In this day and age, we should be working to expose people to less radiation — not more.
But whatever image it conjures up in your mind, it creates a much sharper image on the computer screen — one doctors claim can help them better detect cancer.
Turns out they’re not the best judges of their own skills, because it bumps the accuracy up by only a very small amount — 7 percent, mostly in the form of fewer false positives.
Don’t get me wrong: A false positive can give a woman the scare of a lifetime, not to mention weeks of unnecessary stress. I’m all for reducing the number of false positives — but not at the expense of giving everyone double the amount of cancer-causing radiation.
After all, what’s a small decrease in false positives worth when you’re talking about a guaranteed increase in the number of cancers caused by the screenings?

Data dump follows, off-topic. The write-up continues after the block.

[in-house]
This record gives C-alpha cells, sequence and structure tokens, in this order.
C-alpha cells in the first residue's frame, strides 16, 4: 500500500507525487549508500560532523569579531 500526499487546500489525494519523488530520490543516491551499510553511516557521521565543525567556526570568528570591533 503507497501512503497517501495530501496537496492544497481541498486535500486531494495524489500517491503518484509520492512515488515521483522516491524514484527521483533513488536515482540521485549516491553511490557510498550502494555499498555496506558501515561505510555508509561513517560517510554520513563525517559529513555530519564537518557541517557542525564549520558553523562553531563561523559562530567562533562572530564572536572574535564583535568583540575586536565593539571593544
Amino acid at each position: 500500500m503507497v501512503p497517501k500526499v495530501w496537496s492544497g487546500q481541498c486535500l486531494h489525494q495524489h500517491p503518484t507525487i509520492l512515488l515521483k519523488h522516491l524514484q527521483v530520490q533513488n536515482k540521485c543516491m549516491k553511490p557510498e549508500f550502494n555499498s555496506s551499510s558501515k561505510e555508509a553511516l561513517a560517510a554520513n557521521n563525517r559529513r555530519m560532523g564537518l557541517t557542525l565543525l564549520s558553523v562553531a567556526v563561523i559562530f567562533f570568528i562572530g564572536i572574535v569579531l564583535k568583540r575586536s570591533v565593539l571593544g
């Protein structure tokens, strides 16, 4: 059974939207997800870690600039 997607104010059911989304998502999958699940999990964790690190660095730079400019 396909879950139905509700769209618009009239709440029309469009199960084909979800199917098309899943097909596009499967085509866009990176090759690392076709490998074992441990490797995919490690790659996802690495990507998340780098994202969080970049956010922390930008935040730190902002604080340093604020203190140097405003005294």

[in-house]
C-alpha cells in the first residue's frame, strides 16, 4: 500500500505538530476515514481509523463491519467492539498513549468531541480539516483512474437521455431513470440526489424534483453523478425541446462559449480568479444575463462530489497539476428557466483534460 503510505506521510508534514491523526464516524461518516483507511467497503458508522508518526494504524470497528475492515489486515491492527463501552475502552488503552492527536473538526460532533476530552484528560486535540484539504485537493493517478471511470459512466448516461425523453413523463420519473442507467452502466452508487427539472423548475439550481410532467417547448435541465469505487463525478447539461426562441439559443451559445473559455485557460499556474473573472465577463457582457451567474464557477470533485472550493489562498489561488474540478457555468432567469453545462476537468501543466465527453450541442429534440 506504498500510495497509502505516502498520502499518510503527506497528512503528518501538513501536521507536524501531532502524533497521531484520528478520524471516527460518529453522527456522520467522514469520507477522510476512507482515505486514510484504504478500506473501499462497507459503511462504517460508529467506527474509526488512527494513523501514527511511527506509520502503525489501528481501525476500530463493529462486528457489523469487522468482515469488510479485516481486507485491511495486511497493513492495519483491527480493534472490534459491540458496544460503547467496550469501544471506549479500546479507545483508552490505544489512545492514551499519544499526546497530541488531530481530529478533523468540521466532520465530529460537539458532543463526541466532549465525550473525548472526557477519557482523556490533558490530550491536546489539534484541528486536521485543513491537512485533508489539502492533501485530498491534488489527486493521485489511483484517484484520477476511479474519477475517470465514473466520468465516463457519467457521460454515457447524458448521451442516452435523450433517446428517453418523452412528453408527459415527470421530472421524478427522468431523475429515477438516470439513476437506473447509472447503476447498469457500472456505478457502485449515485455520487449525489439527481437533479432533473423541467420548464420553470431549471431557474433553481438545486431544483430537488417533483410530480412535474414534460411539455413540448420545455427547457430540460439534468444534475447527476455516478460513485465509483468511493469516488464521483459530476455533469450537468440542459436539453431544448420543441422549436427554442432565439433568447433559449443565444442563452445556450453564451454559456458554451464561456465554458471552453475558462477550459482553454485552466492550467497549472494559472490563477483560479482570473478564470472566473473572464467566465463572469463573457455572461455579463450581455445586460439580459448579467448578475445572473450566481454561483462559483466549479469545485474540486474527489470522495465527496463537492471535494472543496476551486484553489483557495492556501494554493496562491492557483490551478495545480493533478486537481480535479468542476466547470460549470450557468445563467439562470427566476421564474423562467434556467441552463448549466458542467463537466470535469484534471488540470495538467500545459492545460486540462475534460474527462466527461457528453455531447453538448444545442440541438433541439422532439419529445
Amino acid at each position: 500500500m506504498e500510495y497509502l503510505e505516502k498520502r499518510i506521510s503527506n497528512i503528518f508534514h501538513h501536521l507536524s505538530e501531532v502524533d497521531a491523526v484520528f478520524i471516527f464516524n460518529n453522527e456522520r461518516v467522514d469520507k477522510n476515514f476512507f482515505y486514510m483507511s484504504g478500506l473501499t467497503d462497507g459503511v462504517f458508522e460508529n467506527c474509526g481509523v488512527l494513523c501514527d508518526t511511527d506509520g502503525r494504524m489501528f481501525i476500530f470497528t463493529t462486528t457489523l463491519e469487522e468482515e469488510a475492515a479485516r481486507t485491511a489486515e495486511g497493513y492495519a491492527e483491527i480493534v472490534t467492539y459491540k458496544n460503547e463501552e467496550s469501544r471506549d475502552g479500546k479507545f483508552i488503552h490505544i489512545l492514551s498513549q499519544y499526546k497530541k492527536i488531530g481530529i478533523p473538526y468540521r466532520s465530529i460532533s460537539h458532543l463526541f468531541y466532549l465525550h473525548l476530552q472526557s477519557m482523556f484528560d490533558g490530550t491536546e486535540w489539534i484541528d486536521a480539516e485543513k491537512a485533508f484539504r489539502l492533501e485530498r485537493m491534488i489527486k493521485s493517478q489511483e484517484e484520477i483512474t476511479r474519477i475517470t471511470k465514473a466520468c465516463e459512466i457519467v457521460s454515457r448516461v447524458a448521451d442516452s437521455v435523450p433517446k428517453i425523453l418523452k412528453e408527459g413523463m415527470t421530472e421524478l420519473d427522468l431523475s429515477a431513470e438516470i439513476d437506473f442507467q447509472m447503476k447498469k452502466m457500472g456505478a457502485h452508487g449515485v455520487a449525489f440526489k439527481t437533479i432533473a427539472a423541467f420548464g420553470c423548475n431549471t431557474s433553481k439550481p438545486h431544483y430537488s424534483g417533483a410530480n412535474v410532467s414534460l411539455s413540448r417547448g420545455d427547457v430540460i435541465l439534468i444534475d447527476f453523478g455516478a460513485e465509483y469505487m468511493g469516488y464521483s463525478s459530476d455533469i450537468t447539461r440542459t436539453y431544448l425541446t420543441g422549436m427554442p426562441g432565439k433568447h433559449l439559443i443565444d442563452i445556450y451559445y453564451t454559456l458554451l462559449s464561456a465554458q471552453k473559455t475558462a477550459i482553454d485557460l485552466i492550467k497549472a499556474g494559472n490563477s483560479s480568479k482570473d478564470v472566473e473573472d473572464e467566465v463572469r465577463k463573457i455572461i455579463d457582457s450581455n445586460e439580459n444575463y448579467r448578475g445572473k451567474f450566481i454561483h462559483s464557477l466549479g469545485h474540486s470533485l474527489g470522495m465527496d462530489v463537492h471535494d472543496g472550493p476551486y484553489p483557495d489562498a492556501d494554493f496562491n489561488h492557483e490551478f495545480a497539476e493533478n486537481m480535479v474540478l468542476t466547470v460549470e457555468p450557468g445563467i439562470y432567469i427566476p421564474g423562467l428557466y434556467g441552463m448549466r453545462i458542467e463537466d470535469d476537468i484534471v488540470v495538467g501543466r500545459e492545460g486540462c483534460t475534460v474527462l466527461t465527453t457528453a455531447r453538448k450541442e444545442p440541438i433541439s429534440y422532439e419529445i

Already, regular mammograms cause cancer in about 1 out of every 1,000 women screened. That may not sound very big, but it adds up fast when you screen 48 million women every year in the United States alone.
Now, think of how much faster those numbers will rise if you double the radiation used in each mammogram.
That’s unacceptable to me — especially when there are safe and proven alternatives that use no radiation at all, including MRIs and ultrasound. You won’t hear about these techniques from the pink ribbon campaigns, so speak to a holistic doctor instead.